In a two-part interview with author Marilynne Robinson (Gilead, Home), US President Barrack Obama said that novels taught him “the most important” things he has learned about being a citizen.
From The Guardian:
Interviewing Marilynne Robinson in the second installment of a two-part interview for the New York Review of Books (also available as audio), the American president asked the author if she was worried about people not reading novels anymore, as they are “overwhelmed by flashier ways to pass the time”. For himself, Obama said, “when I think about how I understand my role as citizen, setting aside being president, and the most important set of understandings that I bring to that position of citizen, the most important stuff I’ve learned I think I’ve learned from novels”.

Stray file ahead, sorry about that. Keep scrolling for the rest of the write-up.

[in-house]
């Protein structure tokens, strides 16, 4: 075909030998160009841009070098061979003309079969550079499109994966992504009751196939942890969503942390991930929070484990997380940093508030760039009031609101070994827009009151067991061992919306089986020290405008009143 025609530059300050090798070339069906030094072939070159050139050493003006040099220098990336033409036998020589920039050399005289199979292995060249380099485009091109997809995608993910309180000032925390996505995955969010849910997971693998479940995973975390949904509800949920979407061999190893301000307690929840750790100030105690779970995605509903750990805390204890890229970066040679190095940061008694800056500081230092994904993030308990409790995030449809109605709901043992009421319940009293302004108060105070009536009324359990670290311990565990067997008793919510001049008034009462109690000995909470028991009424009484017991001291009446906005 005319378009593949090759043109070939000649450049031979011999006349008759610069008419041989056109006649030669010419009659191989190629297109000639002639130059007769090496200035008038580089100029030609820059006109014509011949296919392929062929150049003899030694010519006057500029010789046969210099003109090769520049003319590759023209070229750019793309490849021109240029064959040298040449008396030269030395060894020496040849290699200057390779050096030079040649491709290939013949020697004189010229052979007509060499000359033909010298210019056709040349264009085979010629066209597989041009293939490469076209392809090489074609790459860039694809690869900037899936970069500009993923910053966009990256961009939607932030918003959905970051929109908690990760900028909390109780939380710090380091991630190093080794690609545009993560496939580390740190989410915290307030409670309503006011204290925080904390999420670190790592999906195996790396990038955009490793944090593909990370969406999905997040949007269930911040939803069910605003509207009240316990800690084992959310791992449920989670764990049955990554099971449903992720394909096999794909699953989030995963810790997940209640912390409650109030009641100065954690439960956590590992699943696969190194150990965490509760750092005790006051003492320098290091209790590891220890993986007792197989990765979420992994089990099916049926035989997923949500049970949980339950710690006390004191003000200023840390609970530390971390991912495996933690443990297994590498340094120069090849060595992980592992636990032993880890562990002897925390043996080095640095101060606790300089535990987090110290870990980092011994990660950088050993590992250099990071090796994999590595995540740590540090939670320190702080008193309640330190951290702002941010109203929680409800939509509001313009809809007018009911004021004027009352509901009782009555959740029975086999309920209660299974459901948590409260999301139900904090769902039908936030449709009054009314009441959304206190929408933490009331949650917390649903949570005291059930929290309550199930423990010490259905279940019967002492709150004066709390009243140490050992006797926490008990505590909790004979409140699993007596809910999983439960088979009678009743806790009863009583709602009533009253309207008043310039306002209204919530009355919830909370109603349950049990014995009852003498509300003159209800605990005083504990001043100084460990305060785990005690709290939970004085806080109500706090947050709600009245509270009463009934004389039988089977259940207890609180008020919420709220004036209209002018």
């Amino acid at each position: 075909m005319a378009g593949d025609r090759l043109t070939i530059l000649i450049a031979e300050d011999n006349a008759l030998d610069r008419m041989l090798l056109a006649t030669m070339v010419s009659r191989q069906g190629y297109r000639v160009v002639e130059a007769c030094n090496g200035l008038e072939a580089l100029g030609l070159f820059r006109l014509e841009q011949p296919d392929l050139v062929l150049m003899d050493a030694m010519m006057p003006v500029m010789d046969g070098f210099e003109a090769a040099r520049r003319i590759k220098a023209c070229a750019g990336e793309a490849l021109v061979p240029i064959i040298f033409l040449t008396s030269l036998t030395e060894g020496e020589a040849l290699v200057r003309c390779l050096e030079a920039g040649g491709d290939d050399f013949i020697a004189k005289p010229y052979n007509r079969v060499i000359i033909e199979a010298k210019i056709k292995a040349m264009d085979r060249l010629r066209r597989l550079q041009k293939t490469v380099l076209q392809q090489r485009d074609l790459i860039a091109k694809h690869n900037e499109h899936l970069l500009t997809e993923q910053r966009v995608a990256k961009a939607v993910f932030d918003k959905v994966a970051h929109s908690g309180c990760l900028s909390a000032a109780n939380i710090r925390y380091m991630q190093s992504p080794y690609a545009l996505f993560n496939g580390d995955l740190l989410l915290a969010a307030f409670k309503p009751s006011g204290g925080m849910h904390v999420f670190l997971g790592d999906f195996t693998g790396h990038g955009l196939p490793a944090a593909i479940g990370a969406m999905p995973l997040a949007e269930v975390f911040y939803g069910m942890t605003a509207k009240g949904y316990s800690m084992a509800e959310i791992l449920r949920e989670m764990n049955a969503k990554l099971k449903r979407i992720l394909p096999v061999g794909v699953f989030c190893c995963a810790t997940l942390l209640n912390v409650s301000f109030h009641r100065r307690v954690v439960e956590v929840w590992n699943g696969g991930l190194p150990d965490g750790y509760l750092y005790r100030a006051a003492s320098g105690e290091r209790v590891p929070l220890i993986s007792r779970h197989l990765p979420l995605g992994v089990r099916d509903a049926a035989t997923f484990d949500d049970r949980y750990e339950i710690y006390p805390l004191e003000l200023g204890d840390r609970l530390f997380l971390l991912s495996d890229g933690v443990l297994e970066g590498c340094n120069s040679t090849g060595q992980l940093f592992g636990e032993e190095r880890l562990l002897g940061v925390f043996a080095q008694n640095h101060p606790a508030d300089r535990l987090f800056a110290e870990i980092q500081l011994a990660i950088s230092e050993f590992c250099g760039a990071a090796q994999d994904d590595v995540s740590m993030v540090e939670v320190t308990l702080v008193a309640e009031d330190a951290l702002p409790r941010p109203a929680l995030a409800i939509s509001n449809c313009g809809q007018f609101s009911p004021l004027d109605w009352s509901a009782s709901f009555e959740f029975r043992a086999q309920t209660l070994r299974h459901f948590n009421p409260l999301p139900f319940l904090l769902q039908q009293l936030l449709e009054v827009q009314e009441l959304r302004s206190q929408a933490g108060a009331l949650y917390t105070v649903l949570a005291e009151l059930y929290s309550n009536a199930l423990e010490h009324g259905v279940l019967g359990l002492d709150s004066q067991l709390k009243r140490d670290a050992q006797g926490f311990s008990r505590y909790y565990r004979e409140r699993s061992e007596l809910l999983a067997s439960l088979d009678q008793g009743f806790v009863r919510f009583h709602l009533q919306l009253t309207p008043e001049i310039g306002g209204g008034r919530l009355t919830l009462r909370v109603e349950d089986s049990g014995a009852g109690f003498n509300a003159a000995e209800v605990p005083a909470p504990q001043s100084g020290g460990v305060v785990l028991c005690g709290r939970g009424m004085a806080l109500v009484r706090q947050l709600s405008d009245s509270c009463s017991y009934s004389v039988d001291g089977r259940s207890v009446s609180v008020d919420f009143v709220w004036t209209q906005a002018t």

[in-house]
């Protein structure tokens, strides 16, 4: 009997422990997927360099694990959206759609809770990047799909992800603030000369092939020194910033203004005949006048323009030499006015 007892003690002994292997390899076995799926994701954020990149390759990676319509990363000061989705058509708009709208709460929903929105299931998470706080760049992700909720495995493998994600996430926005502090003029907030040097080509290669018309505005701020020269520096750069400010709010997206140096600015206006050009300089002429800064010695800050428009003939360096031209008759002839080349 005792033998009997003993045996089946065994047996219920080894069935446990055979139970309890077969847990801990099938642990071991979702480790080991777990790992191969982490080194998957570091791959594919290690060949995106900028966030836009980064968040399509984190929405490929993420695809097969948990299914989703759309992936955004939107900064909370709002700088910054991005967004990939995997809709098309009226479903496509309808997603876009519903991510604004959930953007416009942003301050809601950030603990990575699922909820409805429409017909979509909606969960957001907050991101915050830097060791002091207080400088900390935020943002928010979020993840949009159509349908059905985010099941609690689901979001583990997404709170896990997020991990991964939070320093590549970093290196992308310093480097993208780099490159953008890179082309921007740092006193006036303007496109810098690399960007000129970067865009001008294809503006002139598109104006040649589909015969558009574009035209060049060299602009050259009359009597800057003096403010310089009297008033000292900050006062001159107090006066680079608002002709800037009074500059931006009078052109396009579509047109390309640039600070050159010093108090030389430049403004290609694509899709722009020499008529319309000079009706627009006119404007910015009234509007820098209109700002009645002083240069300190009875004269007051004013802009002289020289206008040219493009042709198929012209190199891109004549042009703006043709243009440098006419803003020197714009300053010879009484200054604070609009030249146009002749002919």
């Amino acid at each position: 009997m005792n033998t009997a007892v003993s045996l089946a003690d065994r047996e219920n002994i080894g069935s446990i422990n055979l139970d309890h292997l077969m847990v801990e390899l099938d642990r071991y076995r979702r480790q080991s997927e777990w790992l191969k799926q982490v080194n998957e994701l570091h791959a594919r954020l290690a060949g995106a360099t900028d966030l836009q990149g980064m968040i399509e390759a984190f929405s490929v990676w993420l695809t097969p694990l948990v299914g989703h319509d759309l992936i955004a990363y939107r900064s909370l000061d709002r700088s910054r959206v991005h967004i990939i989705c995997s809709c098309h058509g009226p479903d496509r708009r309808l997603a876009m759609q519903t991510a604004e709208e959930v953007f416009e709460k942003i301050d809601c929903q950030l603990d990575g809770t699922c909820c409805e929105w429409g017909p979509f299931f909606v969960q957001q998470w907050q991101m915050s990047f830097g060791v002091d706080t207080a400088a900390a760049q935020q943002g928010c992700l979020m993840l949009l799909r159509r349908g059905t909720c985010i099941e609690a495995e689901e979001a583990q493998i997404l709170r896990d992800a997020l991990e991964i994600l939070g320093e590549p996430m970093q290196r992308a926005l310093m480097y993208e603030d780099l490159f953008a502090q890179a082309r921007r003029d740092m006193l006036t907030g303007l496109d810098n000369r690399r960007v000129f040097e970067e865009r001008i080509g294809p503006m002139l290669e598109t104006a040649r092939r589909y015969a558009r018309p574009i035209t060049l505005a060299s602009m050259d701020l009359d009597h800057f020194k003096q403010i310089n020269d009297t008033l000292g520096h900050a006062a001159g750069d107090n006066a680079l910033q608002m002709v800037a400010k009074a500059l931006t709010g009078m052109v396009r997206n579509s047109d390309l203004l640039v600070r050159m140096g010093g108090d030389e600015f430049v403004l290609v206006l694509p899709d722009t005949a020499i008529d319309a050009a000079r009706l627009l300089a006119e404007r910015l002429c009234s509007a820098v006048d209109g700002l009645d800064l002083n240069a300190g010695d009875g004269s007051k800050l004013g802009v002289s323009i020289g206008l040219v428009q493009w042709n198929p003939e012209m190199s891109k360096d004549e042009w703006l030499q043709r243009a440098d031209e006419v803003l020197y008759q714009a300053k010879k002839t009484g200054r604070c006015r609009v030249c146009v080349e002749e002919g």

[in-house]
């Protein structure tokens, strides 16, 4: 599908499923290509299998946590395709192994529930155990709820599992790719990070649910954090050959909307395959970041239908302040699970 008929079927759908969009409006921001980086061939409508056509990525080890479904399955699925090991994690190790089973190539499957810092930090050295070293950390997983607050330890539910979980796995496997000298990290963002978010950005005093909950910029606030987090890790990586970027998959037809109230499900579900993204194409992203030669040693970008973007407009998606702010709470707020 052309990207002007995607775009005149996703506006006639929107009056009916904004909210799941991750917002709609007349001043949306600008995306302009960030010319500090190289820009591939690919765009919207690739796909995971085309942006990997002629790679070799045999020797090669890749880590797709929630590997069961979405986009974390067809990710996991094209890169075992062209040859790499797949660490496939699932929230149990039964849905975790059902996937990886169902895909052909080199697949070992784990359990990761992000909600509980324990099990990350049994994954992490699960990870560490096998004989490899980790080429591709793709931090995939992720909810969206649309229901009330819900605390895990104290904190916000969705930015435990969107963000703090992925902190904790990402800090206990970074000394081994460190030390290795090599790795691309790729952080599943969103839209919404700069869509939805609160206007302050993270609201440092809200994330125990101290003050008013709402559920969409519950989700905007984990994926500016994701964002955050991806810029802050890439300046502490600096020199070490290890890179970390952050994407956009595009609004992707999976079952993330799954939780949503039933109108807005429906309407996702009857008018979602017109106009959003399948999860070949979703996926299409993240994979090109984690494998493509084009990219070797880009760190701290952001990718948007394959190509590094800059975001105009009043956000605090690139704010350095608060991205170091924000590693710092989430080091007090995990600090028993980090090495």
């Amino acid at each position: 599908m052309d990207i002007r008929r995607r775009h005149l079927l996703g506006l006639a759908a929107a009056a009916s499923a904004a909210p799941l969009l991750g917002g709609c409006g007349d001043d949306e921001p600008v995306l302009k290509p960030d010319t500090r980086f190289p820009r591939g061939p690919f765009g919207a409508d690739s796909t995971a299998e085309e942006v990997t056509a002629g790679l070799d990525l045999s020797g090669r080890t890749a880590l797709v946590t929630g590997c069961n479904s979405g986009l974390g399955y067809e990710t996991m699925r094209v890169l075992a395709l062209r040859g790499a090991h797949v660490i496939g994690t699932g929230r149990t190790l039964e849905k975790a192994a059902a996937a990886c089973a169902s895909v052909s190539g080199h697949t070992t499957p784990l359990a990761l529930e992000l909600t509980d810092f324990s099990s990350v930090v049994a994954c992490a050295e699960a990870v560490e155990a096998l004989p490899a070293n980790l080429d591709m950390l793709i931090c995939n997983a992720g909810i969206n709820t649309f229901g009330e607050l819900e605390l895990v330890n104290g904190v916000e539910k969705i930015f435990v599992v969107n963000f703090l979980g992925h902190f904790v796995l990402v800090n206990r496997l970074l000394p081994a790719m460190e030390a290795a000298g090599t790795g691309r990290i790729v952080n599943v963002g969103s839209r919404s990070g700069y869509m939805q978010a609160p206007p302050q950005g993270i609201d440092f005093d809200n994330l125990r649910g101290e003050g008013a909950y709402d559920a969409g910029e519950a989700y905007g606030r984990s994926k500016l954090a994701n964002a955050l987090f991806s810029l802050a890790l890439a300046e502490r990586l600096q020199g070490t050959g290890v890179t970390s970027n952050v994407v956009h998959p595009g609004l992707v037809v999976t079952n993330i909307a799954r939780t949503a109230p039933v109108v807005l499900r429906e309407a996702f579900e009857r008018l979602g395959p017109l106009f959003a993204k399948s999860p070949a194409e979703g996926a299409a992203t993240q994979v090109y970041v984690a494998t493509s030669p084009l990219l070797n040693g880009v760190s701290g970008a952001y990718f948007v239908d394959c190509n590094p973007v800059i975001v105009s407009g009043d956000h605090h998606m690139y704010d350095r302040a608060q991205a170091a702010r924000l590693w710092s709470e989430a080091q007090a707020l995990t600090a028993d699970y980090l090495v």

“It has to do with empathy,” Obama told Robinson in a conversation which is published in the 19 November issue of the New York Review of Books. “It has to do with being comfortable with the notion that the world is complicated and full of greys, but there’s still truth there to be found, and that you have to strive for that and work for that. And the notion that it’s possible to connect with some[one] else even though they’re very different from you.”
The full piece is here.